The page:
But I think he’s a phenomenally inventive artist, and that shines forth.” Ai’s work is both political and playful, which leads some to question his high-art credentials — a skepticism also directed at the equally famous graffiti artist Banksy. Even when held in a solitary confinement Ai has maintained several studios – including, at various times, Beijing, Shanghai, Hong Kong and Berlin – employing a small army of assistants. Entering this exhibition we are confronted by his beautiful furniture works, including Table with Two Legs on the Wall (1997), made of materials from the Quing dynasty (1644-1911). As with every exhibition by a non-Western modern artist there’s the looming question of how much is a product of the globalisation of contemporary art – in which work from everywhere tends to look a bit similar – and how much could only have merged from his particular cultural background.

The exhibition includes a pair of jade handcuffs, a 2,000-year-old vase painted with the Coca-Cola logo and a surveillance camera carved from white marble — from the same quarry that supplied Chairman Mao Zedong’s mausoleum. Other works are more directly political. “Straight” is an undulating carpet of steel reinforcing bars salvaged from the rubble of a 2008 earthquake in China’s Sichuan province. His well-publicised smashing of a Han dynasty vase – commemorated in a triptych of photographs – feels a classic neo-Dadaist gesture with a Chinese twist. More than 5,000 students died when shoddily constructed schools collapsed. “Remains” consists of porcelain reproductions of human bones, belonging to an inmate who died in a Chinese forced-labor camp.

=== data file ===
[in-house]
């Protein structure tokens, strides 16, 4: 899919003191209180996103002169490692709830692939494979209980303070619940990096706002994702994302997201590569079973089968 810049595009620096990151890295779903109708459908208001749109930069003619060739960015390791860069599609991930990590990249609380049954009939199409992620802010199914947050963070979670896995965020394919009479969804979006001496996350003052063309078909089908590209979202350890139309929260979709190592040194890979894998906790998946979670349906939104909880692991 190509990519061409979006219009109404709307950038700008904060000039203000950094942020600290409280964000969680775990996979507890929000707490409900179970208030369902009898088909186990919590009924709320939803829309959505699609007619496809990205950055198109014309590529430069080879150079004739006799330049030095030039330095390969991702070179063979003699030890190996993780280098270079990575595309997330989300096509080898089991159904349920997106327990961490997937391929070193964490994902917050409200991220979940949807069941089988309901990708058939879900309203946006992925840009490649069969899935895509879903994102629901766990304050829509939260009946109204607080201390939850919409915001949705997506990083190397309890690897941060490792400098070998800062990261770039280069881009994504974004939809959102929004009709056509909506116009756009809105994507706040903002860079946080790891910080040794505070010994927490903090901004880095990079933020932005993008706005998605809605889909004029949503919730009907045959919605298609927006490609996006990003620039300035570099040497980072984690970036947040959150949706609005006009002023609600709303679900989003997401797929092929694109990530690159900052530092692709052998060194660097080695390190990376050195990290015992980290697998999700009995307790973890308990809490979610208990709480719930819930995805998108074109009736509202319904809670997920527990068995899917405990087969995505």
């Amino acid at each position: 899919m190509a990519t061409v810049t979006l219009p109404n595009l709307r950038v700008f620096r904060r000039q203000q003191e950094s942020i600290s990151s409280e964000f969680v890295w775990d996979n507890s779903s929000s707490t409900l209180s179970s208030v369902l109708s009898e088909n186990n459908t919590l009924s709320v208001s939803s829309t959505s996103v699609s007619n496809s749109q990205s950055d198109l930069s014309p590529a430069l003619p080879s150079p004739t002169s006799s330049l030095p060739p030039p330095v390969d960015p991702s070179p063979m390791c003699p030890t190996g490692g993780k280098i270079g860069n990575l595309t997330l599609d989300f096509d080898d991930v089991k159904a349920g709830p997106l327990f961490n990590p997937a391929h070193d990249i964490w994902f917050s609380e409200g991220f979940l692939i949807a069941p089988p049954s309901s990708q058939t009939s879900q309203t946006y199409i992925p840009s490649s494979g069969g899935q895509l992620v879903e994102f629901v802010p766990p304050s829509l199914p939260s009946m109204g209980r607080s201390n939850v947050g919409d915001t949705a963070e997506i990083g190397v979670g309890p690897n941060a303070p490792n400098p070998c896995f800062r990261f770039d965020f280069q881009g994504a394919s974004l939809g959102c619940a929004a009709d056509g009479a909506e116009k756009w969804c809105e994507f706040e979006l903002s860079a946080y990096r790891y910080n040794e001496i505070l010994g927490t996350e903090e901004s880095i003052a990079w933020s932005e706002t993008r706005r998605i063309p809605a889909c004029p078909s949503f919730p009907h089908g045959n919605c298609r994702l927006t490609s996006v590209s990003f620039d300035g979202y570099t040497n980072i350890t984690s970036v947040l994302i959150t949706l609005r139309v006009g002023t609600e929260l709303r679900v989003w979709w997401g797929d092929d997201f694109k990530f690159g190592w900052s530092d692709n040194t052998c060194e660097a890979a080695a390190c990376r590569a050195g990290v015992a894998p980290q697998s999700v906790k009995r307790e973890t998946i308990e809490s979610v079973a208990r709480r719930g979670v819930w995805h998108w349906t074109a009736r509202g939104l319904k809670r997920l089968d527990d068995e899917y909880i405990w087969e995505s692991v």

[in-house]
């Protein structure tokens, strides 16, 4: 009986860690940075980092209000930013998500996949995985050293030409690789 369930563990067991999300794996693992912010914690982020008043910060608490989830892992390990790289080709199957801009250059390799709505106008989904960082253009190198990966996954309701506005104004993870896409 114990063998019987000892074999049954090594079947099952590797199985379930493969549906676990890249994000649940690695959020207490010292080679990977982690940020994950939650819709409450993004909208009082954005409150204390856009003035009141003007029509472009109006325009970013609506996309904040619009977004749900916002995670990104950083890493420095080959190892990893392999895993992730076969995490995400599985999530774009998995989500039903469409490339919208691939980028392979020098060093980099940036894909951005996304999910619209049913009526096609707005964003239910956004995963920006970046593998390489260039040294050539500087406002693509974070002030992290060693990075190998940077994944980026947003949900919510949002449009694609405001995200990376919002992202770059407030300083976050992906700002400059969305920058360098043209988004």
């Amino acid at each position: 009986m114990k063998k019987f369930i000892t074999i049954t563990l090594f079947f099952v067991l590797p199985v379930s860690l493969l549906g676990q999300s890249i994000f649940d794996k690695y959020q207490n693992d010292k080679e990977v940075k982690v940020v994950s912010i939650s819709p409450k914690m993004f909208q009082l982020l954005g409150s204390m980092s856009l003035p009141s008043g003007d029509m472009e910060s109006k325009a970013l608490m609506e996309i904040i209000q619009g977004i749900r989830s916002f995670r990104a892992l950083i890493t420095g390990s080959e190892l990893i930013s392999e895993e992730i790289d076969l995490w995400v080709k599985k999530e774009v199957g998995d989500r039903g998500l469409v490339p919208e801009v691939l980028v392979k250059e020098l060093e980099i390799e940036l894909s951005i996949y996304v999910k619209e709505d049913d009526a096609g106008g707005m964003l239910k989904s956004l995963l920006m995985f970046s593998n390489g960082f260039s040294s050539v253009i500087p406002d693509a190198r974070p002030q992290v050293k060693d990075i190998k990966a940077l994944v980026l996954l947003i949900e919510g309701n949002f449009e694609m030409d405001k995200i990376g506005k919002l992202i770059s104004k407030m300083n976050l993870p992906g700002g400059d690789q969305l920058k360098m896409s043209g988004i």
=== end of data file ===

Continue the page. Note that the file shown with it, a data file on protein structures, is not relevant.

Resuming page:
Transforming objects in unlikely materials (a surveillance camera in marble, for example), putting things in vitrines or backing them with themed wallpaper are all techniques we’ve seen a bit too much of over the past few decades. One room contains six recreations of the cell where Ai was held in solitary confinement in 2011 — complete with models of Ai and two guards, positioned a foot away as he read, slept, showered or used the toilet. Straight, for example, a field of rusting steel rods, undulating wavelike through the largest gallery, weighing 96 tons, is immensely impressive simply as an abstract physical object. Ai Weiwei, Video Recorder, 2010 I ask Ai how many people worked on straightening the metal and he says “there were about 100 people involved in the whole project. When you learn that the metal was salvaged from schools destroyed by an earthquake in Sichuan province in which over 5,000 students were killed, with each damaged bar straightened by hand in Ai’s studio, the work takes on an extra, vastly more powerful dimension.

Names of the student earthquake victims found by the Citizens Investigation, a text work surrounding this piece, chronicles the loss of over 5,000 children. In the rotunda Bicycle Chandelier (2015), an improbable mash up of bicycles (a familiar Chinese sight), and a crystal chandelier will shed both light and joy on the viewer. In Fragments, one of a number of works drawing on traditional furniture and building techniques, Ai arranges chunks of wooden beams from four temples into a multi-arching, walk-through structure with pillars growing out of pieces Ming dynasty furniture – all with no discernible purpose.